In Reprieve to Obama, Senate Democrats Agree to Wait on Iran Sanctions January 27, 2015 | New York Times WASHINGTON — When the House of Representatives opens hearings on Tuesday about imposing new sanctions against Iran — a step that President Obama said would undermine nuclear talks with Tehran — the Republicans seeking to hem in negotiators will have some unintended allies 6,000 miles away. Conservatives in the Iranian Parliament say they are working on a resolution of their own to counter the economic pressure aimed at forcing Tehran’s hand and prevent Iran’s negotiating team from agreeing to production limits on nuclear fuel. Like many in Congress, they would be happy to see the current negotiations collapse… “Congress is trying to force the administration to adopt a harder line in the… Read More ›

IranP5+1 TalksSOTUMonday, January 26, 2015

Press Call: Showdown with Iran

Showdown with Iran Monday, January 26, 2015 10:00 AM EST ABOUT THE CALL In his 2015 State of the Union address, President Obama told Congress that he would veto any sanctions legislation against Iran, stressing that such action could possibly lead the United States down the path of war with the Islamic Republic and all but destroy the diplomatic efforts being made to ensure that Iran’s  nuclear program remains peaceful. As a showdown in Congress begins over whether to implement further sanctions against Iran, the National Security Network invites you to join us for a press call with Iran nuclear experts Ilan Goldenberg of the Center for New American Security, Dr. Edward Levine retired senior professional staff member of the Senate Foreign Relations Committee (SFRC) and Alireza Nader… Read More ›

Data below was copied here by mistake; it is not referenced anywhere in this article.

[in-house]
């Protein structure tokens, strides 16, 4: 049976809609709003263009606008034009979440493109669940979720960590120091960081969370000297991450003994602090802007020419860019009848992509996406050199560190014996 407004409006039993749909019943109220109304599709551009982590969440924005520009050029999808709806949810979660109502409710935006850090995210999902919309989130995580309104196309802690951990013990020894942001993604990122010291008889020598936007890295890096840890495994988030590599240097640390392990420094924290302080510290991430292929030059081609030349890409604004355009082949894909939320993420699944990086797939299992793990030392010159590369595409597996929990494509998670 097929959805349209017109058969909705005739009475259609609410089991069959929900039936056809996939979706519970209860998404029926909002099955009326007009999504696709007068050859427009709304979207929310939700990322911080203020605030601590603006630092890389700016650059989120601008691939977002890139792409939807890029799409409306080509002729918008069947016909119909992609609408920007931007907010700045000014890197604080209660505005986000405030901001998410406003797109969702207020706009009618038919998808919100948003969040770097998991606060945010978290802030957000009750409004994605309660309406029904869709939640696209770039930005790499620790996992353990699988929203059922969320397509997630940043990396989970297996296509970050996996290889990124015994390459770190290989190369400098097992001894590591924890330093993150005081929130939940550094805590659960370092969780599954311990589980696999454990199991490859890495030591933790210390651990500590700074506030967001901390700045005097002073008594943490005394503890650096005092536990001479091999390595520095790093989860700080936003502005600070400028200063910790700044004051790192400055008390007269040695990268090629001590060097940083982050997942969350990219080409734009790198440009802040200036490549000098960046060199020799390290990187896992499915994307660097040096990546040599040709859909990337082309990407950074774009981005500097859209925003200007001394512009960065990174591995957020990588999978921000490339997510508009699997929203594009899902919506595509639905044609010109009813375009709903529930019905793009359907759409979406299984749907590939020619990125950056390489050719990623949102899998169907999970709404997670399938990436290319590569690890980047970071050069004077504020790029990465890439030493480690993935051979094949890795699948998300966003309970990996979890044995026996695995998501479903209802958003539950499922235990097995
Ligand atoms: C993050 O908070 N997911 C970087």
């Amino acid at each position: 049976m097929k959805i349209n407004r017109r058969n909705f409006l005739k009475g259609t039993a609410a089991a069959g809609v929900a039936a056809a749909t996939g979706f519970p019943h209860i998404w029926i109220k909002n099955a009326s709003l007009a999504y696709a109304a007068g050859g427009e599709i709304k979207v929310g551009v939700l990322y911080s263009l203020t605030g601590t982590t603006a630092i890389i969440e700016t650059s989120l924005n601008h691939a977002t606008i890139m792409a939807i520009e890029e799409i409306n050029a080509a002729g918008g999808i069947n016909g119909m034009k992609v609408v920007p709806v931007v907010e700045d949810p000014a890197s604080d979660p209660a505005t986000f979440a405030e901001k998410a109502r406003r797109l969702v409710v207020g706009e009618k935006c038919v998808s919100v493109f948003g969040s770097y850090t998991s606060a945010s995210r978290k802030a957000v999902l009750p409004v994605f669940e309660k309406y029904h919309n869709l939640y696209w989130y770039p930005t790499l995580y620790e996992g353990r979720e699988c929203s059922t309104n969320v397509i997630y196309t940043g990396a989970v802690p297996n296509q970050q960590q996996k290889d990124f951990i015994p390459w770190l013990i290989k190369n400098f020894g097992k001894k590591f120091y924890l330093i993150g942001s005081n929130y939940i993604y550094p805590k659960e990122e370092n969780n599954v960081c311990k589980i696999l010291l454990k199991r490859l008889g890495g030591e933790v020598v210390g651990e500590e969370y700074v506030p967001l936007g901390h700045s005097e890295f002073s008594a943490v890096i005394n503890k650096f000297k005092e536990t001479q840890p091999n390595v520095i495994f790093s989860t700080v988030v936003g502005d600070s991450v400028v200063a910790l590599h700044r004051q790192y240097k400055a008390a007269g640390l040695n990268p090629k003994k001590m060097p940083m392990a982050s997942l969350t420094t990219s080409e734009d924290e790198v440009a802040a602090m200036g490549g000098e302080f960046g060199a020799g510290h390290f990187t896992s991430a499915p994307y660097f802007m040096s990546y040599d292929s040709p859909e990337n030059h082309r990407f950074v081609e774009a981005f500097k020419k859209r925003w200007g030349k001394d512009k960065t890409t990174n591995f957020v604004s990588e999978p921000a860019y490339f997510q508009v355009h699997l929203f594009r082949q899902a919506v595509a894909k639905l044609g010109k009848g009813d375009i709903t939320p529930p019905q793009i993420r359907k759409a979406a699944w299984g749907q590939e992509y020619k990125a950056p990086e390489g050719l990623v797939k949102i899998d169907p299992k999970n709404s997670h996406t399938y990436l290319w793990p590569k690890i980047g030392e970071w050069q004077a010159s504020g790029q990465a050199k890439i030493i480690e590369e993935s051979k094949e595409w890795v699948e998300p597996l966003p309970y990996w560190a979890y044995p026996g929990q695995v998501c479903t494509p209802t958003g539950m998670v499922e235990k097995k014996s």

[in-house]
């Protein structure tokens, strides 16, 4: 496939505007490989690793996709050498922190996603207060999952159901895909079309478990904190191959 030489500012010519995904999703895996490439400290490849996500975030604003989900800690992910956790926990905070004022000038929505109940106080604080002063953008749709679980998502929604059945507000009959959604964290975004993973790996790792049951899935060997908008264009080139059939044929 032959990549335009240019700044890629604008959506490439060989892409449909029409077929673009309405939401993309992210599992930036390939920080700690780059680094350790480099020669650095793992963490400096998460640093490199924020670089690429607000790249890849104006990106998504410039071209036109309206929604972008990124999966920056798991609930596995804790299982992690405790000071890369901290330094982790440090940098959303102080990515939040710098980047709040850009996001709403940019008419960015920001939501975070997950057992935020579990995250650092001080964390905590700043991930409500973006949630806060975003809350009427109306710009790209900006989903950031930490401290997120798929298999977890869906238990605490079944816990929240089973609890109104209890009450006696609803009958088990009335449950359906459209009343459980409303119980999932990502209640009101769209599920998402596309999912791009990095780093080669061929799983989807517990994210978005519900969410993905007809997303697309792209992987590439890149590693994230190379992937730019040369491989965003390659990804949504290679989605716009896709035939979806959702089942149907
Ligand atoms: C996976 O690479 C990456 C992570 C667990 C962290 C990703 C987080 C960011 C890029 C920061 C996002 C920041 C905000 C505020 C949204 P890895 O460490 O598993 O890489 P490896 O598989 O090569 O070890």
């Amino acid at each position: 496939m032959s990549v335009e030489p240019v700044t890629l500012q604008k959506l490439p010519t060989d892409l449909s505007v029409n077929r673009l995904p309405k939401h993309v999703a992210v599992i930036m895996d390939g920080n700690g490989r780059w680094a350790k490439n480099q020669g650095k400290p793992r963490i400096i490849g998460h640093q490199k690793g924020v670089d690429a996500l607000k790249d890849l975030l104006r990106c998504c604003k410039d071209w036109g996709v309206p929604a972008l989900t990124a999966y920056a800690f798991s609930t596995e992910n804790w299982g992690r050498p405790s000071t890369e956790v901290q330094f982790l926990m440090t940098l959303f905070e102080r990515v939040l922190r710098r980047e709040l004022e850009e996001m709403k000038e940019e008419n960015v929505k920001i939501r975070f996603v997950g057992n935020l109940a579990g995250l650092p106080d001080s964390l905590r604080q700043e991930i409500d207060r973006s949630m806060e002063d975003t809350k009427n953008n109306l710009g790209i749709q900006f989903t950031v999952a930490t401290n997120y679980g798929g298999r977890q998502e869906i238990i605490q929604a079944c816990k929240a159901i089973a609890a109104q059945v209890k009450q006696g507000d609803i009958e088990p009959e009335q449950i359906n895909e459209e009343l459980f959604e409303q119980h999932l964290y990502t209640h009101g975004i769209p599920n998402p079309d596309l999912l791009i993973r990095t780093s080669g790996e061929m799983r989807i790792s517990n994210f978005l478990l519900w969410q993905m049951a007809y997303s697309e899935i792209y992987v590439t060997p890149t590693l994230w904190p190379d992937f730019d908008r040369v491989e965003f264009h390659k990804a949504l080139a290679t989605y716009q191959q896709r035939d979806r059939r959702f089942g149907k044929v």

diplomacyIndiaMonday, January 26, 2015

Obama Building U.S.-India Strategic Partnership for the 21st Century

Obama Building U.S.-India Strategic Partnership for the 21st Century President Obama met with Indian Prime Minister Narendra Modi this weekend, their second bilateral summit since September 2014, when the two leaders announced a “renewed U.S.-India partnership for the 21st century.” Now, the United States and India are following up on that commitment with additional action to strengthen the foundation of the strategic relationship. That effort is meeting significant success, with Prime Minister Modi announcing that “Our relationship stands at a new level today” following the unprecedented invitation and attendance of President Obama at India’s 66th Republic Day. Already, agreements have been reached on a wide range of mutual interests between the two nations, including trade and investment, security, nuclear energy, and climate change. While much work… Read More ›

IranIsraelSunday, January 25, 2015

Haaretz Quotes Paul Eaton on Netanyahu’s Planned Congressional Address

Ex-US General Blasts Netanyahu’s Planned Congress Address By Amir Oren January 25, 2015 | Haaretz A high-ranking ex-U.S. army general warned this weekend that Prime Minister Benjamin Netanyahu’s planned Congress address in March could imperil both the United States and Israel. Retired U.S. Army Maj. Gen. Paul D. Eaton told Haaretz that U.S. House Speaker John Boehner’s invitation to Prime Minister Benjamin Netanyahu is not only improper, but perilous to both countries. In coming out against legislation tabled by Sen. Robert Menendez (D-NJ) and Sen. Mark Kirk (R-Ill) in the Senate and championed by Speaker Boehner in the House, with overt help by Netanyahu, Eaton has strong pro-Israel credentials. He also has friends in the Israel Defense Forces, such as Shamni. “Soldiers value diplomacy,” he says,… Read More ›

AQAPYemenFriday, January 23, 2015

What Comes Next in Yemen

What Comes Next in Yemen January 23, 2015 Yemen entered a new political crisis this week as President Abdu Rabu Mansur Hadi and his Prime Minister and cabinet announced their resignation rather than comply with demands from the country’s Houthi Movement. The collapse of the government makes it unclear who – if anyone – is in charge of the country; some factions within Yemen are trying to exploit the new political vacuum, and the situation has far reaching effects for U.S. counterterrorism operations and the geopolitics of the region. However, alarmist claims that the country is collapsing into a terrorist state are wildly overblown – Yemen faces an uncertain future that will be decided by disputing factions that may turn violent, but this does not… Read More ›